• Image Credit: Drew Phillips
  • Image Credit: Drew Phillips
  • Image Credit: Drew Phillips
  • Image Credit: Drew Phillips
  • Image Credit: Drew Phillips
  • Image Credit: Drew Phillips
  • Image Credit: Drew Phillips
  • Image Credit: Drew Phillips
  • Image Credit: Drew Phillips
  • Image Credit: Drew Phillips
  • Image Credit: Drew Phillips
  • Image Credit: Drew Phillips
  • Image Credit: Drew Phillips
  • Image Credit: Drew Phillips
  • Image Credit: Drew Phillips
  • Image Credit: Drew Phillips
  • Image Credit: Drew Phillips
  • Image Credit: Drew Phillips
  • Image Credit: Drew Phillips
  • Image Credit: Drew Phillips
  • Image Credit: Drew Phillips
What you're looking at right now – the 2017 RUF CTR, which makes its debut at Geneva – is a radical departure for a company so closely tied to Porsche. Some past RUF creations have utilized more heavily modified Porsche chassis than others, including 2007's CTR3, which combined a Porsche front chassis with a custom rear subframe to make it a mid-engined car. But the 2017 CTR's non-Porsche chassis is new ground for the company.

The occasion is the 30th anniversary of the debut of the original CTR, the Yellowbird, which was a heavily reworked Porsche 911 Carrera with twin turbochargers. As we mentioned last week, its performance was superlative, slightly slower to 60 mph than a Porsche 959 but with a higher top speed, according to Car and Driver period test results. There's not necessarily much about the Yellowbird that informs the new CTR, other than twin-turbocharging and to demonstrate what the company can do.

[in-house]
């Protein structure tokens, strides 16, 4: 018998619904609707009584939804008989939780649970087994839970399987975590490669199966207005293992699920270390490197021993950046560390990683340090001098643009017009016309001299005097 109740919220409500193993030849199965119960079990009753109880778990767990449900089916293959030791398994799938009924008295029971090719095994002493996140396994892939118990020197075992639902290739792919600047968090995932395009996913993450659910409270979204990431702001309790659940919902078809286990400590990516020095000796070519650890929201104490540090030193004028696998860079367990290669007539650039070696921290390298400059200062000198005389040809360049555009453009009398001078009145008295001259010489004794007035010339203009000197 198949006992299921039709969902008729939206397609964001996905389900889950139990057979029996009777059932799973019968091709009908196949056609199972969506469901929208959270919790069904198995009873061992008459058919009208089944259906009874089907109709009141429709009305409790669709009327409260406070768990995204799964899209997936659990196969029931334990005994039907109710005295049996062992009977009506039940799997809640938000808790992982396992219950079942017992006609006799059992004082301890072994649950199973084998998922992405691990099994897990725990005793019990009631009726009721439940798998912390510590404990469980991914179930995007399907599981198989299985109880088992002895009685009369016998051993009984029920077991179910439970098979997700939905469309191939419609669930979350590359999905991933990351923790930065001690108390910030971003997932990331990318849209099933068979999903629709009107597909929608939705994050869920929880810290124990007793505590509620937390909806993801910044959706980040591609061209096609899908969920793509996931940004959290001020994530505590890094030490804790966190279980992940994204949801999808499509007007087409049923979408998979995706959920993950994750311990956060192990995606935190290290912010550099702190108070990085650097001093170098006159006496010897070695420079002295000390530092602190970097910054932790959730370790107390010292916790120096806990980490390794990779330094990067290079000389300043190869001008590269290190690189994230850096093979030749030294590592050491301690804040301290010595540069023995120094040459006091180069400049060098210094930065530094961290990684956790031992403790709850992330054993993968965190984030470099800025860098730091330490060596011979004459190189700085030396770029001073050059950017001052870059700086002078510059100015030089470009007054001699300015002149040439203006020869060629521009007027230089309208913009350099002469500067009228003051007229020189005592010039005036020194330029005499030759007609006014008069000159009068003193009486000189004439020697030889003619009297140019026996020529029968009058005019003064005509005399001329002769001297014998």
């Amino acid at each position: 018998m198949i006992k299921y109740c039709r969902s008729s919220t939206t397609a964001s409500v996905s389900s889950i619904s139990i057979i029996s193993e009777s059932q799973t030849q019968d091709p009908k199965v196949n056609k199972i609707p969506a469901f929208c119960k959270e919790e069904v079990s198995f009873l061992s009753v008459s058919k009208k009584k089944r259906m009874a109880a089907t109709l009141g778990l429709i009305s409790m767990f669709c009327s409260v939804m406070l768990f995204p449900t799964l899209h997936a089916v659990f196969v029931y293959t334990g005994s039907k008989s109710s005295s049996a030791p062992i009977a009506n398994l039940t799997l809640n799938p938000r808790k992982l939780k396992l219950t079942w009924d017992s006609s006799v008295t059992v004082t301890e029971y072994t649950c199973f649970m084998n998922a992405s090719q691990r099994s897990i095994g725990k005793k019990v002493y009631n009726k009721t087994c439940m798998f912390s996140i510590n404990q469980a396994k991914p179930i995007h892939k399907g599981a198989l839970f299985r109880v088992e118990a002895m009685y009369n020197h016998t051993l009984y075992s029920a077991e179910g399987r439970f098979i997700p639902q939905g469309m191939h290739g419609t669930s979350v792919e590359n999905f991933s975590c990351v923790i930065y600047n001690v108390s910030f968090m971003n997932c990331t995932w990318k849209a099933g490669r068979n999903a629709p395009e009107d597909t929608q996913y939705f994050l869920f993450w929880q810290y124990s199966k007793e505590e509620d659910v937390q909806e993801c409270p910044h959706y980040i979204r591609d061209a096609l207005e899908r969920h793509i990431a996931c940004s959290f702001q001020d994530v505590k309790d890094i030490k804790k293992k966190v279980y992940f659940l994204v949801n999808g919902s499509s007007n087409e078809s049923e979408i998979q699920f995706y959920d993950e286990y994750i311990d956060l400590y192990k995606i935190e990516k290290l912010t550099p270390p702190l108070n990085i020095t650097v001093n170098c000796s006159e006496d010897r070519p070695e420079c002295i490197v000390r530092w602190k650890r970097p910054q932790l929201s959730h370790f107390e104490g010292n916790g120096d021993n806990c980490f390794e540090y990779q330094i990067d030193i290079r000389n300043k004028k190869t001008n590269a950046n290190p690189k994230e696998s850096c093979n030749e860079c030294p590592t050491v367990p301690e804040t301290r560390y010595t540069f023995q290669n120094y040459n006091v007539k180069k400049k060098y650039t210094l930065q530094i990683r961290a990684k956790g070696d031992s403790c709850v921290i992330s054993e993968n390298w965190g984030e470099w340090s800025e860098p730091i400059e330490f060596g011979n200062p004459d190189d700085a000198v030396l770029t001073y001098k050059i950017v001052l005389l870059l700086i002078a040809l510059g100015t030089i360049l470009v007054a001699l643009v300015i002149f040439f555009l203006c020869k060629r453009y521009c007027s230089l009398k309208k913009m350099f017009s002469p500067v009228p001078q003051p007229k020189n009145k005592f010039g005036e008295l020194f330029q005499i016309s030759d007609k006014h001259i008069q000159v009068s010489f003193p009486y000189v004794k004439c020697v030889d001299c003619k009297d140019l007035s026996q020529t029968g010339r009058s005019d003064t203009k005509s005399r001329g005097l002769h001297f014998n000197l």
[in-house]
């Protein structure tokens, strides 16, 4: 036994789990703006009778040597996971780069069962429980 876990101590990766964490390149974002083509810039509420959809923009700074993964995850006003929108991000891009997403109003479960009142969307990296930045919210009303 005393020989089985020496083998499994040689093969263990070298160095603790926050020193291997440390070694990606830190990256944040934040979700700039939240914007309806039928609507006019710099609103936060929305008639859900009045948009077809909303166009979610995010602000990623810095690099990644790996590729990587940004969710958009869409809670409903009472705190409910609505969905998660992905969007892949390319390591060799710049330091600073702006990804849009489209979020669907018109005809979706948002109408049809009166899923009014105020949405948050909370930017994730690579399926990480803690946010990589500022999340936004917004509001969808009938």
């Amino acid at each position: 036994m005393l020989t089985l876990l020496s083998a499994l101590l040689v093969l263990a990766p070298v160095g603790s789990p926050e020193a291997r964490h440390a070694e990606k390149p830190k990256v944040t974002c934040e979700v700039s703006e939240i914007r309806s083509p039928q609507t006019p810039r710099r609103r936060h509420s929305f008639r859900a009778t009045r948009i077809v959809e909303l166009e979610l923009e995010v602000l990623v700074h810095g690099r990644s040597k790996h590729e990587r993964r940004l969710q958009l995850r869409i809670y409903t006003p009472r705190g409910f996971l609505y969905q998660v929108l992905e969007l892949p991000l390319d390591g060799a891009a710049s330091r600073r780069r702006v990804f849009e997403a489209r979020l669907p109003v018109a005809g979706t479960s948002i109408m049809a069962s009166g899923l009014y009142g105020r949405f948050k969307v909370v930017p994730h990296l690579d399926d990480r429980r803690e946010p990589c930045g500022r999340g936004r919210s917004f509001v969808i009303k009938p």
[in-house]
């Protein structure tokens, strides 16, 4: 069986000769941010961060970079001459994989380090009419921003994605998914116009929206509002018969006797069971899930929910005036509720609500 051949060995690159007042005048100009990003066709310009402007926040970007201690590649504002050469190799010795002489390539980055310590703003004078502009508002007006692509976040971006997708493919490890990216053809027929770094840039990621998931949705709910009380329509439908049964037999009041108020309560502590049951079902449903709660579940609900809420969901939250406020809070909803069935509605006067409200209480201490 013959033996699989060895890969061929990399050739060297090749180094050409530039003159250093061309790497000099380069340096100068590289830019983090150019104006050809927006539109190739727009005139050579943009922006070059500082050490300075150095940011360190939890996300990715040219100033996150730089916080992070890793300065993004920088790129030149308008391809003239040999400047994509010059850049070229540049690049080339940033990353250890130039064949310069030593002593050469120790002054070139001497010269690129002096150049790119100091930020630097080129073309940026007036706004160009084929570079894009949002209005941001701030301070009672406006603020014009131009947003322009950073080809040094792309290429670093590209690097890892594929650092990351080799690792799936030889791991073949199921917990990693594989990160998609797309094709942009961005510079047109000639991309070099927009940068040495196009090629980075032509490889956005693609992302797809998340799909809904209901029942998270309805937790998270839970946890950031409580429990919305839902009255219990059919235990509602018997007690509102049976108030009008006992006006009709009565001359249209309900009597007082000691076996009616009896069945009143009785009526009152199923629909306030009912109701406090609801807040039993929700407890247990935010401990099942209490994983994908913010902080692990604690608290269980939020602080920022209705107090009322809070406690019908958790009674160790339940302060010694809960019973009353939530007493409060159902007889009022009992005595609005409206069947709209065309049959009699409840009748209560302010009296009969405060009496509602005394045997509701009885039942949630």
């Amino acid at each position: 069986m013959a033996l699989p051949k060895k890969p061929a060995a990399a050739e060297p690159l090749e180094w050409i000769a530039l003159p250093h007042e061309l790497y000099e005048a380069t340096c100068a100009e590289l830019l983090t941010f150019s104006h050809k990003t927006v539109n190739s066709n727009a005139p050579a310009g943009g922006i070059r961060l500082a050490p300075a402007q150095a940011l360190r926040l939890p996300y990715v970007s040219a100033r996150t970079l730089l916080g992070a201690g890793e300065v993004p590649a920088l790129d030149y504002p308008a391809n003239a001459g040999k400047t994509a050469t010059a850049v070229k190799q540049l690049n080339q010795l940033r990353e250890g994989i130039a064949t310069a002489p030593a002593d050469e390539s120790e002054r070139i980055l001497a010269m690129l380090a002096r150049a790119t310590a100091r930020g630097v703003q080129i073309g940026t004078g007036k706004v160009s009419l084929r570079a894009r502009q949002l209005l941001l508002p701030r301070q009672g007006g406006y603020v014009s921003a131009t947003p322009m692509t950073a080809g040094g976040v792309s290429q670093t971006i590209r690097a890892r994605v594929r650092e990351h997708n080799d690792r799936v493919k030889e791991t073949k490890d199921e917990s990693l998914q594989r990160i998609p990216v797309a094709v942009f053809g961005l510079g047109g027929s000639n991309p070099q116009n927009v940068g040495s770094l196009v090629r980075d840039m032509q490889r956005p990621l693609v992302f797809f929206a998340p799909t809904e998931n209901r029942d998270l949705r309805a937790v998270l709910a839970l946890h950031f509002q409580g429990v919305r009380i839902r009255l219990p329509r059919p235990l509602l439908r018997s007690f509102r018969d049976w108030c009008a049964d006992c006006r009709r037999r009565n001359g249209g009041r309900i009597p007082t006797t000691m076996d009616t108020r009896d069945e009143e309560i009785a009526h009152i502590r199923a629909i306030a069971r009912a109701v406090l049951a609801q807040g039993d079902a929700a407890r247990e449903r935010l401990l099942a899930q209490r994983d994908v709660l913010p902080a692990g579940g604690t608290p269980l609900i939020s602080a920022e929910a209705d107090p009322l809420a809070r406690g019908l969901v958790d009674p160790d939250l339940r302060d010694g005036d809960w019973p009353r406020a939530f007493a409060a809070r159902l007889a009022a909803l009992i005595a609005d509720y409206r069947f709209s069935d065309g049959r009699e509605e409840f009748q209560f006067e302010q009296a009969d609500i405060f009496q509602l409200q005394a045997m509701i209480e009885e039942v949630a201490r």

The new CTR certainly sounds impressive. At its core is a carbon fiber monocoque structure, which is a RUF job. Attached to the monocoque are steel crash structures front and rear. The lightweight chassis allows the finished car to have a dry weight of 2,640 pounds – what the more commonly understood curb weight will be isn't clear. Unlike the CTR3, RUF claims the '17 CTR will be a rear-engine layout.

That engine is a 3.6-liter Porsche-derived flat-six, twin-turbocharged and making 700 horsepower and 649 pound-feet of torque. It is rear-drive only and exclusively uses a six-speed manual transmission. Its performance is suitably impressive: It takes 3.5 seconds for the CTR to hit 62 mph, and 9 seconds to hit 125 mph. Its top speed is 225 mph. Handling is provided by double-wishbone control arms actuating pushrod shock absorbers. The front brakes are six-piston fixed calipers; the rear are four-piston units.

The interior has its priorities straight for a low-production special aimed at true believers. It's explicitly analog and minimalist, and also lightweight. There's a lot of Alcantara and carbon fiber for weight savings, RUF says, and analog dial-type gauges for a classic look.

If you want one, you'd better already have a foot in the door. RUF's making only 30 of them. There's no word on US availability, or pricing, but limited-production cars like this tend to sell out right about the same time they're announced. To give you an idea of what to tell your accountant to prepare for, the CTR3 sold for right around a half-million dollars a decade ago, and we doubt this one will be any cheaper.

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